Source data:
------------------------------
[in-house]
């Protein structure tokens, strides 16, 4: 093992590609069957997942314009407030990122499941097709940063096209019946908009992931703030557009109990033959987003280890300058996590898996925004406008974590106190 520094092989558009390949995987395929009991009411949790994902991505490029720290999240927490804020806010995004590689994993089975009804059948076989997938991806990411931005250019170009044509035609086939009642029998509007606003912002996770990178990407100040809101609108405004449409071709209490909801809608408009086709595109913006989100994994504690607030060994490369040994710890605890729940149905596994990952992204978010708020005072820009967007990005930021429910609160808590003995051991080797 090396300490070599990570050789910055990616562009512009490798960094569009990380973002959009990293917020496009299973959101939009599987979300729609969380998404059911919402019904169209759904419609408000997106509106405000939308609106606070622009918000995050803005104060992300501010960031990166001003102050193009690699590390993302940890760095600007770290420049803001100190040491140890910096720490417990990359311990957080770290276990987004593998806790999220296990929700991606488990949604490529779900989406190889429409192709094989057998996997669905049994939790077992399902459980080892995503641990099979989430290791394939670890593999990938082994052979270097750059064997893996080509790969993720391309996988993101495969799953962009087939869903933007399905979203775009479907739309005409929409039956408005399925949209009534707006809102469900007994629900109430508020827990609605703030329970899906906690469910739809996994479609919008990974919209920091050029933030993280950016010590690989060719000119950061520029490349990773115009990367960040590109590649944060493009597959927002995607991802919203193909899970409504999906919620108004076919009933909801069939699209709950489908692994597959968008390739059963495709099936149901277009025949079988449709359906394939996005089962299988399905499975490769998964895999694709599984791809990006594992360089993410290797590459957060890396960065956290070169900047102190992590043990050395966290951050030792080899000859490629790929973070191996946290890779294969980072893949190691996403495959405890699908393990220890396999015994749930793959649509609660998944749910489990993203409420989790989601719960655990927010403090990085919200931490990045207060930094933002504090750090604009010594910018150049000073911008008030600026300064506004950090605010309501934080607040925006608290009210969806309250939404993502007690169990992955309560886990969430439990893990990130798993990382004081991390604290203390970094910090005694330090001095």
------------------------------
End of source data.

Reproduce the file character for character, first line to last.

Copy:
[in-house]
């Protein structure tokens, strides 16, 4: 093992590609069957997942314009407030990122499941097709940063096209019946908009992931703030557009109990033959987003280890300058996590898996925004406008974590106190 520094092989558009390949995987395929009991009411949790994902991505490029720290999240927490804020806010995004590689994993089975009804059948076989997938991806990411931005250019170009044509035609086939009642029998509007606003912002996770990178990407100040809101609108405004449409071709209490909801809608408009086709595109913006989100994994504690607030060994490369040994710890605890729940149905596994990952992204978010708020005072820009967007990005930021429910609160808590003995051991080797 090396300490070599990570050789910055990616562009512009490798960094569009990380973002959009990293917020496009299973959101939009599987979300729609969380998404059911919402019904169209759904419609408000997106509106405000939308609106606070622009918000995050803005104060992300501010960031990166001003102050193009690699590390993302940890760095600007770290420049803001100190040491140890910096720490417990990359311990957080770290276990987004593998806790999220296990929700991606488990949604490529779900989406190889429409192709094989057998996997669905049994939790077992399902459980080892995503641990099979989430290791394939670890593999990938082994052979270097750059064997893996080509790969993720391309996988993101495969799953962009087939869903933007399905979203775009479907739309005409929409039956408005399925949209009534707006809102469900007994629900109430508020827990609605703030329970899906906690469910739809996994479609919008990974919209920091050029933030993280950016010590690989060719000119950061520029490349990773115009990367960040590109590649944060493009597959927002995607991802919203193909899970409504999906919620108004076919009933909801069939699209709950489908692994597959968008390739059963495709099936149901277009025949079988449709359906394939996005089962299988399905499975490769998964895999694709599984791809990006594992360089993410290797590459957060890396960065956290070169900047102190992590043990050395966290951050030792080899000859490629790929973070191996946290890779294969980072893949190691996403495959405890699908393990220890396999015994749930793959649509609660998944749910489990993203409420989790989601719960655990927010403090990085919200931490990045207060930094933002504090750090604009010594910018150049000073911008008030600026300064506004950090605010309501934080607040925006608290009210969806309250939404993502007690169990992955309560886990969430439990893990990130798993990382004081991390604290203390970094910090005694330090001095």